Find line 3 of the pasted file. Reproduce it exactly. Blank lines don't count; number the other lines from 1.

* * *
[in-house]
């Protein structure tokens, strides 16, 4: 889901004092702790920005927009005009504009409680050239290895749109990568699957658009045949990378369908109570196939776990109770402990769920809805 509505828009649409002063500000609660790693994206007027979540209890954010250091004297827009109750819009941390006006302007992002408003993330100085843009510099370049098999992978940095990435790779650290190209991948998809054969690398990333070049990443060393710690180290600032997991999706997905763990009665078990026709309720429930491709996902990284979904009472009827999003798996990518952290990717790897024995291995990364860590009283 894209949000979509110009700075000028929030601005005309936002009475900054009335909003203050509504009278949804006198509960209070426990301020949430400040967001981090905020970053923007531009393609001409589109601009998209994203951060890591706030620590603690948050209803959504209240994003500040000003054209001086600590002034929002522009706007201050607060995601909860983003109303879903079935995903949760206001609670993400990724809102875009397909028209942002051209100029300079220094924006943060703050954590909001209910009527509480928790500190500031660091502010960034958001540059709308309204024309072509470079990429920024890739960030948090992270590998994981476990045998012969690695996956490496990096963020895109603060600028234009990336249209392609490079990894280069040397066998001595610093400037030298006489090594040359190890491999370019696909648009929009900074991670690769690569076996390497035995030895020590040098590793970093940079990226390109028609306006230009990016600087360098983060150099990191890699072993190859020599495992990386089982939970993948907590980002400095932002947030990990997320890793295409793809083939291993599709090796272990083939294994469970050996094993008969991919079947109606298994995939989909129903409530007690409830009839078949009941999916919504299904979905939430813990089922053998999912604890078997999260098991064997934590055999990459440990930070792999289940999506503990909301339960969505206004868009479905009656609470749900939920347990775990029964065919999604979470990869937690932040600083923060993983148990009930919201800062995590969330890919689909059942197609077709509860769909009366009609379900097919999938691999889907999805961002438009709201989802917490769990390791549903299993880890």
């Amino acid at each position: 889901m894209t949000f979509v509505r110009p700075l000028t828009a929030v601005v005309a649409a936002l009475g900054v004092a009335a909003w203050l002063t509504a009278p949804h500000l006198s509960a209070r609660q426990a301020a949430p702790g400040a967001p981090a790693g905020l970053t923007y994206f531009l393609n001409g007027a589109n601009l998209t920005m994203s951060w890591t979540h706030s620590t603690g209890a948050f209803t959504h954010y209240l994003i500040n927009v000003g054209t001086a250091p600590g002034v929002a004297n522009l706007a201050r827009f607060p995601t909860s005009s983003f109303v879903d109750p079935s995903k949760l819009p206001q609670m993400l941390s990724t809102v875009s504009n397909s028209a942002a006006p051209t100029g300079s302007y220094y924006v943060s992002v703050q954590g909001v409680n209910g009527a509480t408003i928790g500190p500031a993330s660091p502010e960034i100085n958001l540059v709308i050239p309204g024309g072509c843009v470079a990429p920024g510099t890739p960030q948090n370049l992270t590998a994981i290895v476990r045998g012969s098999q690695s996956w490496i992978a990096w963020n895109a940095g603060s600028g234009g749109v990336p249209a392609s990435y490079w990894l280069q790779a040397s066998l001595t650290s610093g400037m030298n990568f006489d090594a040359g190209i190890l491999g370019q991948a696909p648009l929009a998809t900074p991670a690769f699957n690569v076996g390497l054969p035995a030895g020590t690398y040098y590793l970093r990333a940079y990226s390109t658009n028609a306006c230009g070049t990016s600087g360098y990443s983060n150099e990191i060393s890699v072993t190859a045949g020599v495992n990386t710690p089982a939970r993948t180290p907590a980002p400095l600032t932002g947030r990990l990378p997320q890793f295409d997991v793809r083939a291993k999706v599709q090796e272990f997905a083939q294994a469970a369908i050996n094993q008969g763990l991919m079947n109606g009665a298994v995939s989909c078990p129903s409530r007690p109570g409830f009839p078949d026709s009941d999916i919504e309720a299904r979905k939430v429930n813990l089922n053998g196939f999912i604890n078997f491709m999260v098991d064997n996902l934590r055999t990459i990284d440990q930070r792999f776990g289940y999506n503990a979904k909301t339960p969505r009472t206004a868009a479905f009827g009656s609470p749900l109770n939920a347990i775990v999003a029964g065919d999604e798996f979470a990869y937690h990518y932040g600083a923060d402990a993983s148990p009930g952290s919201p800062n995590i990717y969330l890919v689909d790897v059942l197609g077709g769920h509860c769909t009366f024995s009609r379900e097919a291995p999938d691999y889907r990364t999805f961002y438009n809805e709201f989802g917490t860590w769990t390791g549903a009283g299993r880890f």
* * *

């Amino acid at each position: 889901m894209t949000f979509v509505r110009p700075l000028t828009a929030v601005v005309a649409a936002l009475g900054v004092a009335a909003w203050l002063t509504a009278p949804h500000l006198s509960a209070r609660q426990a301020a949430p702790g400040a967001p981090a790693g905020l970053t923007y994206f531009l393609n001409g007027a589109n601009l998209t920005m994203s951060w890591t979540h706030s620590t603690g209890a948050f209803t959504h954010y209240l994003i500040n927009v000003g054209t001086a250091p600590g002034v929002a004297n522009l706007a201050r827009f607060p995601t909860s005009s983003f109303v879903d109750p079935s995903k949760l819009p206001q609670m993400l941390s990724t809102v875009s504009n397909s028209a942002a006006p051209t100029g300079s302007y220094y924006v943060s992002v703050q954590g909001v409680n209910g009527a509480t408003i928790g500190p500031a993330s660091p502010e960034i100085n958001l540059v709308i050239p309204g024309g072509c843009v470079a990429p920024g510099t890739p960030q948090n370049l992270t590998a994981i290895v476990r045998g012969s098999q690695s996956w490496i992978a990096w963020n895109a940095g603060s600028g234009g749109v990336p249209a392609s990435y490079w990894l280069q790779a040397s066998l001595t650290s610093g400037m030298n990568f006489d090594a040359g190209i190890l491999g370019q991948a696909p648009l929009a998809t900074p991670a690769f699957n690569v076996g390497l054969p035995a030895g020590t690398y040098y590793l970093r990333a940079y990226s390109t658009n028609a306006c230009g070049t990016s600087g360098y990443s983060n150099e990191i060393s890699v072993t190859a045949g020599v495992n990386t710690p089982a939970r993948t180290p907590a980002p400095l600032t932002g947030r990990l990378p997320q890793f295409d997991v793809r083939a291993k999706v599709q090796e272990f997905a083939q294994a469970a369908i050996n094993q008969g763990l991919m079947n109606g009665a298994v995939s989909c078990p129903s409530r007690p109570g409830f009839p078949d026709s009941d999916i919504e309720a299904r979905k939430v429930n813990l089922n053998g196939f999912i604890n078997f491709m999260v098991d064997n996902l934590r055999t990459i990284d440990q930070r792999f776990g289940y999506n503990a979904k909301t339960p969505r009472t206004a868009a479905f009827g009656s609470p749900l109770n939920a347990i775990v999003a029964g065919d999604e798996f979470a990869y937690h990518y932040g600083a923060d402990a993983s148990p009930g952290s919201p800062n995590i990717y969330l890919v689909d790897v059942l197609g077709g769920h509860c769909t009366f024995s009609r379900e097919a291995p999938d691999y889907r990364t999805f961002y438009n809805e709201f989802g917490t860590w769990t390791g549903a009283g299993r880890f």